Contary to Quigley, It’s never too late to adopt free market policies

Winthrop Quigley, business journalist at the Albuquerque Journal, had another economically-confused column on New Mexico economic policies and our potential for economic growth. Quigley questions efforts to lower New Mexico’s tax burden and make the state more attractive to businesses.

As Quigley notes, “our state’s corporate income tax changes were designed to signal…that New Mexico is open for business…competing with the rest of the country on the basis of price.”

Well, I’m not sure it is quite so simple. True, our state has relatively low wages and that can be a selling point, but this is an information economy. Quigley is right about that and the fact that we need an educated, entrepreneurial work force. But that doesn’t mean that you can’t be competitive on taxes and economic policy.

Ultimately, businesses and individuals want to work where they can keep a higher percentage of their incomes (low income taxes, both corporate and income) and control who they hire and fire with fewer hoops to jump through (Right to Work) to name just two policies that impact where businesses locate.

New Mexico has not been “in the game” when it comes to being economically competitive for much of its history. That can change, but even if it does, it will take time to transform and improve New Mexico’s economy. The flip side is that New York and California do very little well when it comes to economic policy. They are high-tax states with heavy regulatory burdens. They also have some specific industries that have developed there over the decades.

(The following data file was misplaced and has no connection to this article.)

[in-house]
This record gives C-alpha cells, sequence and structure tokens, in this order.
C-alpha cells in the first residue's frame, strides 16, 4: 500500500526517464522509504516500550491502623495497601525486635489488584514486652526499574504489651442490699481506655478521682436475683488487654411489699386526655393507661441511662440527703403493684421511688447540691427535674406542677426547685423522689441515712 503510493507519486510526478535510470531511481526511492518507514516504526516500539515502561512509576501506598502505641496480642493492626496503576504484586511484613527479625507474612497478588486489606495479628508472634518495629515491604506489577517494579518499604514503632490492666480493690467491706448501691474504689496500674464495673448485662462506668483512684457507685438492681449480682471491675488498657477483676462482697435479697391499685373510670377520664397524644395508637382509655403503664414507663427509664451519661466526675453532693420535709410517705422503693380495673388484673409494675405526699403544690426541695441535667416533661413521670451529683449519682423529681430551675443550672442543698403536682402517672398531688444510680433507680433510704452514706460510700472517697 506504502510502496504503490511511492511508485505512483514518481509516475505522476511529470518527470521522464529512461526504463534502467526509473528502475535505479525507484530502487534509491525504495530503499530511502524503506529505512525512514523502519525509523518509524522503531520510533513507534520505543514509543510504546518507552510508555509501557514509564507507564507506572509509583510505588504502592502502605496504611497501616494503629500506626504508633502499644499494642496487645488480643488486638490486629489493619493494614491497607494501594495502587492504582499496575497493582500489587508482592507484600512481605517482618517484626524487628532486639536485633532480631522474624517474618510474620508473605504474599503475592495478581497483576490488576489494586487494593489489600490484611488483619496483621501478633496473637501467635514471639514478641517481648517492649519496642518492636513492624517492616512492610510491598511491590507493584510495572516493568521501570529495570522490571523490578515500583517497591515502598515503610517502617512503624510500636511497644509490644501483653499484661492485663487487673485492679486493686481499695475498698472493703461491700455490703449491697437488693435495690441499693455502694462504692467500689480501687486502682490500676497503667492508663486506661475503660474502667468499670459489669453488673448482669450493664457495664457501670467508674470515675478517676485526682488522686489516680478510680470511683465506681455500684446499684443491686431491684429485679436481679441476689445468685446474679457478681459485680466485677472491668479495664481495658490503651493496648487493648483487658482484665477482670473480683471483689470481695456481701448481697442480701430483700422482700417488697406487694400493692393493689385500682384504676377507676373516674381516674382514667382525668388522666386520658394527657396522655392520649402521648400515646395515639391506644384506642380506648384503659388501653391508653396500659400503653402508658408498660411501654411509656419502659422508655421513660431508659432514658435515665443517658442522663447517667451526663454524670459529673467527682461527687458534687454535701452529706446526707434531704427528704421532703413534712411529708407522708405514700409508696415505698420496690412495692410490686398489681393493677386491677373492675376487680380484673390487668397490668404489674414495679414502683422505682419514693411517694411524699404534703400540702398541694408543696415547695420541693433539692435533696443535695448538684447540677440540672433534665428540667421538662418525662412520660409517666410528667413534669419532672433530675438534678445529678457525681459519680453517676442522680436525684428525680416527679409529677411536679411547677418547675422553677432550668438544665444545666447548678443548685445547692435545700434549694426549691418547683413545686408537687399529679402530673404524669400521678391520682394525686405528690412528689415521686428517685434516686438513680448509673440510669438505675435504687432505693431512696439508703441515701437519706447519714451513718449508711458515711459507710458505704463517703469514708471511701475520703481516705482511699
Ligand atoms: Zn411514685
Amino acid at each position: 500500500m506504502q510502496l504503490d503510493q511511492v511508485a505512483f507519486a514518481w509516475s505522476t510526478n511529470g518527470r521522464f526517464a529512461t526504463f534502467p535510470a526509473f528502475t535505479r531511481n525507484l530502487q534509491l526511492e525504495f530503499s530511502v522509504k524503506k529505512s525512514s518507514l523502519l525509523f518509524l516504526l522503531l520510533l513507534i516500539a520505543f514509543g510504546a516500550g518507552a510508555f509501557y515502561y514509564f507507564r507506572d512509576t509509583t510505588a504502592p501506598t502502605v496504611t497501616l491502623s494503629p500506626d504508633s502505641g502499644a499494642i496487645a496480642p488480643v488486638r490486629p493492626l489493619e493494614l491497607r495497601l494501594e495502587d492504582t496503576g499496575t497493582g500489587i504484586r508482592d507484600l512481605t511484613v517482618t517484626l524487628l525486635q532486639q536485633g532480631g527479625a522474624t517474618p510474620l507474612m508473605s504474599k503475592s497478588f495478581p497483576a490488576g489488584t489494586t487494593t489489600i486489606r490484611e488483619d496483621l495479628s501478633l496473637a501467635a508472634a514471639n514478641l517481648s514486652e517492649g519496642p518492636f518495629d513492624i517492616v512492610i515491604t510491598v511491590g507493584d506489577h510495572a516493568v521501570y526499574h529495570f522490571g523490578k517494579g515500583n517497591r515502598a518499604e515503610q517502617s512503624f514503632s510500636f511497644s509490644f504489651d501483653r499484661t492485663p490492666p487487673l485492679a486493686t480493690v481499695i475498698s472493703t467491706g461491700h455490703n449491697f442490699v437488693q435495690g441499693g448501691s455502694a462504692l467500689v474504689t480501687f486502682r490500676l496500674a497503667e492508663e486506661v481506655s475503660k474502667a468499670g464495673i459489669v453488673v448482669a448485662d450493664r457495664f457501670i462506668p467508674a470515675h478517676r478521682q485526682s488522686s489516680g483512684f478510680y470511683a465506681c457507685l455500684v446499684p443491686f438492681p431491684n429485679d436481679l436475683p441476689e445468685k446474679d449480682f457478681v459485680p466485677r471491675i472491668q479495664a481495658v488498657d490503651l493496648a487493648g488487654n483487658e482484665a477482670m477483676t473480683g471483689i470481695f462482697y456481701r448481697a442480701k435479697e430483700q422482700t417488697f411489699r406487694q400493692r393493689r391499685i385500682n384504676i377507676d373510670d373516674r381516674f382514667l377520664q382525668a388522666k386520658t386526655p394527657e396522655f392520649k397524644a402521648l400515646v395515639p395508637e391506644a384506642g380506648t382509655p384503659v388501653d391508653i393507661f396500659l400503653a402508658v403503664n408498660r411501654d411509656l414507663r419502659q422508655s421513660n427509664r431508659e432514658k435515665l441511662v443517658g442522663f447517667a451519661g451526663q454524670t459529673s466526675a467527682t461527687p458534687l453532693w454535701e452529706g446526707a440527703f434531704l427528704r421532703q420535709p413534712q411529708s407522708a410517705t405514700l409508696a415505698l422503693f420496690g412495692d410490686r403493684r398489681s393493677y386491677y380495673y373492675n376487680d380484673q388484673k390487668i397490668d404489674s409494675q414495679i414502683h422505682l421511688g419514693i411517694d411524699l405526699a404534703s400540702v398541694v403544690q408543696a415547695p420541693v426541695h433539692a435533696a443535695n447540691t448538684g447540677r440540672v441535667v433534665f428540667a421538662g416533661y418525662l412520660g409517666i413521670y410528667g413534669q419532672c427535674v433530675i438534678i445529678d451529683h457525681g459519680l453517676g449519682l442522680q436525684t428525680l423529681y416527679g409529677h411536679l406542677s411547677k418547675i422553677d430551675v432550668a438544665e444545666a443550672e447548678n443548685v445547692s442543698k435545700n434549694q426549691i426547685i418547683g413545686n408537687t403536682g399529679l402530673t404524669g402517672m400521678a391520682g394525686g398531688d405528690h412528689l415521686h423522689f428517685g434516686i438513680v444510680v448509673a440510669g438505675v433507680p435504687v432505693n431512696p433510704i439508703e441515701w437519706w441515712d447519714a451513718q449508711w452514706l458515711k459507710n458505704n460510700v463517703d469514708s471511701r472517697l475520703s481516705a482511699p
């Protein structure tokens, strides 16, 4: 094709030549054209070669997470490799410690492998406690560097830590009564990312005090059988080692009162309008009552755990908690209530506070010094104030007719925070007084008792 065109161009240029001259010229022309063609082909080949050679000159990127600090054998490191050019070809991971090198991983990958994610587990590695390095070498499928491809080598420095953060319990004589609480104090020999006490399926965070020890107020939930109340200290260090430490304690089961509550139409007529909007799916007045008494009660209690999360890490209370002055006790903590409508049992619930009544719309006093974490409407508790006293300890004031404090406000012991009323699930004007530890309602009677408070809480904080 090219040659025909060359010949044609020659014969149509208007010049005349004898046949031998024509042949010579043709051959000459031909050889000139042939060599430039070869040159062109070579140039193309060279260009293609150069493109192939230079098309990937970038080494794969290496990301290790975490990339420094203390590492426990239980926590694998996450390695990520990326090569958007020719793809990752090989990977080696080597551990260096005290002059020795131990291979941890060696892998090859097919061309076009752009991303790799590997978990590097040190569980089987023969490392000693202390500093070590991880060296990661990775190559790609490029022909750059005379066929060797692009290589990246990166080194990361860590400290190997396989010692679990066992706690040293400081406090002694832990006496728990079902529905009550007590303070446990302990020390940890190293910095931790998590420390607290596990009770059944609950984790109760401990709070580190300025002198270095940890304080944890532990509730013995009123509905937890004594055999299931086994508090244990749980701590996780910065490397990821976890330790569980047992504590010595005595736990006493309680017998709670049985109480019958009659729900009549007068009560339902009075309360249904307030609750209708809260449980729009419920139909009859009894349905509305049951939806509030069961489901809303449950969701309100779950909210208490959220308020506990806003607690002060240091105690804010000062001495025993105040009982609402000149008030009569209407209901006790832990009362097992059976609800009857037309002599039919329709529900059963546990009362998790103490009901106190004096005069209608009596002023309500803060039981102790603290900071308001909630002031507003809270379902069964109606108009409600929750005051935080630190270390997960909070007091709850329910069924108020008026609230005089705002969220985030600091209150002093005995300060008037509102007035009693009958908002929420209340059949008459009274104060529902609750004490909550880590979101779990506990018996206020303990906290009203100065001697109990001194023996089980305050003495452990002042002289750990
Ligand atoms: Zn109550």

However, the reality is that people are leaving economically-unfree states like New York and California and moving to economically-free states like Texas. The reality is that New Mexico can be a destination for highly-skilled workers and jobs, but we need public policies in place that give people a reason to set up shop here.

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One Reply to “Contary to Quigley, It’s never too late to adopt free market policies”

  1. I am an engineer who left Albuquerque, NM a few years ago. I have lived in many cities that are often cited as being “high tech.” I currently reside in Austin, TX.

    I love Albuquerque. And I would consider moving back there to work, to start a business and to settle down. But the reality is that “economical friendliness” is only one variable in the equation. And its degree of influence varies from person-to-person.

    When you factor in quality of education, competitiveness of UNM/NMSU, the “tackiness” of Albuquerque (compared to cities like Tucson or Austin), crime, and (frankly) the bitterness that comes from poverty and rapid growth of the city, Albuquerque has an uphill battle against the surrounding states.

    My opinion is that NM should celebrate being NM and not try to emulate Tucson or Denver or Phoenix or Austin or some other big city. Because that’s going to fail. Nobody is going to move to Albuquerque because it’s “kind of like Phoenix” or “like Austin but dustier.” Don’t try to compete that way.

    Instead, clean up the city. Make it inconvenient or downright dangerous to be a criminal there. Force the community to be involved. Look for opportunities for quality growth and not just quantity.

    And then go after the type of people who you can sell NM to. There are tons of people out there who like a sub 1-million sized city, dark skies, the desert, extremely easy access to recreation, quiet, etc. These are the people the state should be targeting–not retirees, not people looking for city life, not people looking for a party town, not people whose only reason for moving is to live somewhere cheaper.

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